Recruitment was a multistep process that included community nominations of students and family members from school counselors, local community leaders, teachers, and community advocates. Information letters were sent to every nominated student and/or parent. Additionally, RCSD provided the research team with a contact list of parents of students who had dropped out of school. These individuals and their families were also sent information letters and invited to participate. Finally, recruitment occurred through already established programs within schools (e.g., Latino Youth Development (LYD), the Urban League, and the Family Literacy Program) and through community events such as the LYD College Fair and the RCSD Parent Forum. Focus group interviews began in November 2009 and continued until April 2010. Focus group interviews were held at nine community locations: Latino Youth Development, Sotomayor High School, Tracy High School, Gates High School, St. Michael’s Catholic Church, School No. 9 Elementary School, School No. 22 Elementary School, the RCSD Office of Adult and Career Education Services, and the University of Rochester.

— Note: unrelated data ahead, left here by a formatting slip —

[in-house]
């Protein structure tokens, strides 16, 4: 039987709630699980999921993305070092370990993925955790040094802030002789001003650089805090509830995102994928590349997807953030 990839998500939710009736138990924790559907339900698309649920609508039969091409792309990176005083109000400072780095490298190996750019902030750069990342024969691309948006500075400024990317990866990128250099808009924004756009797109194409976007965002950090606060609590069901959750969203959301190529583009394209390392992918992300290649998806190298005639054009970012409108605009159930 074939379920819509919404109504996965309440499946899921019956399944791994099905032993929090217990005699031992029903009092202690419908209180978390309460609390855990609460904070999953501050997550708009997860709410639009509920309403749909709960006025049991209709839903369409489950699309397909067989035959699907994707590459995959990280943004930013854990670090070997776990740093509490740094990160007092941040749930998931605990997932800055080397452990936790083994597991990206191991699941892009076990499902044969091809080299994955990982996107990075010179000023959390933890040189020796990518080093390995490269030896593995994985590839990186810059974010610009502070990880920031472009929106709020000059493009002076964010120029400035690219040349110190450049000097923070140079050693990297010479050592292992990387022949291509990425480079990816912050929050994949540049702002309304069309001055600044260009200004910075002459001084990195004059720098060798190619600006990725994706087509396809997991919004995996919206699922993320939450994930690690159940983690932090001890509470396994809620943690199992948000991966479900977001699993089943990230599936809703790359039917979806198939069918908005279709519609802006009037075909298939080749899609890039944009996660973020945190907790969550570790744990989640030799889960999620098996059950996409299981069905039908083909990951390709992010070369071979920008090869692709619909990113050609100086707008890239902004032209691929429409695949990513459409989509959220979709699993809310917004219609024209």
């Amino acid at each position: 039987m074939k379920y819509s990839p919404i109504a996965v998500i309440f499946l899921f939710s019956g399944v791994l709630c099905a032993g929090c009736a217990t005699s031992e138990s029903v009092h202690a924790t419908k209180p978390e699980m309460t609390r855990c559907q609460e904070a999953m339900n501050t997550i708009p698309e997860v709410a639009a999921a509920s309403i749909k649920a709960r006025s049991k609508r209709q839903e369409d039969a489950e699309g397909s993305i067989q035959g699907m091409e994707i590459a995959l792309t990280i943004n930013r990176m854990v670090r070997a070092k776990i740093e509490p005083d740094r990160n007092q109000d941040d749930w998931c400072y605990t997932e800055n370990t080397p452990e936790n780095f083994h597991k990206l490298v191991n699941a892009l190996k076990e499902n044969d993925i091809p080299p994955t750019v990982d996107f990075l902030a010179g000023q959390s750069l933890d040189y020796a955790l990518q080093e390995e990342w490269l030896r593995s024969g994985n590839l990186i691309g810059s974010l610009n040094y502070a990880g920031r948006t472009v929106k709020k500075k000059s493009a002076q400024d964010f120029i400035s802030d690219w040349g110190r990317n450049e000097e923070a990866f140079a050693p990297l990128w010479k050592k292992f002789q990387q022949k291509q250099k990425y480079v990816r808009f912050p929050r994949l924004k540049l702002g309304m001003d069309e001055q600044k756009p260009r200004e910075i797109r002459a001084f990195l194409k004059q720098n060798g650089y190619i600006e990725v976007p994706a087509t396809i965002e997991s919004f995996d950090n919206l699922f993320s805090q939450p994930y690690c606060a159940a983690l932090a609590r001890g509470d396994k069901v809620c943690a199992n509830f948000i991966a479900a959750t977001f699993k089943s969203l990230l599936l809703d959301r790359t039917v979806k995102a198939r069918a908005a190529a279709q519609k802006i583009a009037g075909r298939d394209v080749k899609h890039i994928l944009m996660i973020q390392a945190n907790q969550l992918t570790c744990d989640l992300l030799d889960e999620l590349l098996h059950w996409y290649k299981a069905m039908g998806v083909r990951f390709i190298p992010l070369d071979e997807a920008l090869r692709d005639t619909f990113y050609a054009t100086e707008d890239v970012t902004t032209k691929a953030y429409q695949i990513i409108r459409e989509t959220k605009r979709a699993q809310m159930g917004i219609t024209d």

In total, we conducted 31 focus groups, which included 44 parents or guardians and 95 current and/or former students. Of the parent/guardian participants, 81% (36 parents) were female and 18% (8 parents) were male. While most of parents/guardians identified as Puerto Rican (54%), two identified as African American, one as Black/Indian, one as Puerto Rican/Chilean, and one as Puerto Rican/Dominican. Additionally, 13 parents/guardians did not specify their ethnic identity or country of origin. ← 37 | 38 →

Biographical notes

Donna Marie Harris (Author) Judy Marquez Kiyama (Author)

Donna Marie Harris is an independent consultant to school districts and non-profit organizations. She has published articles in Educational Policy and Education and Urban Society . Harris received her PhD in educational policy studies from the University of Wisconsin-Madison. Judy Marquez Kiyama is an assistant professor of higher education at the University of Denver. Kiyama has published articles in the American Educational Research Journal and the Journal of Higher Education . Kiyama received her PhD in higher education from the University of Arizona.


Title: The Plight of Invisibility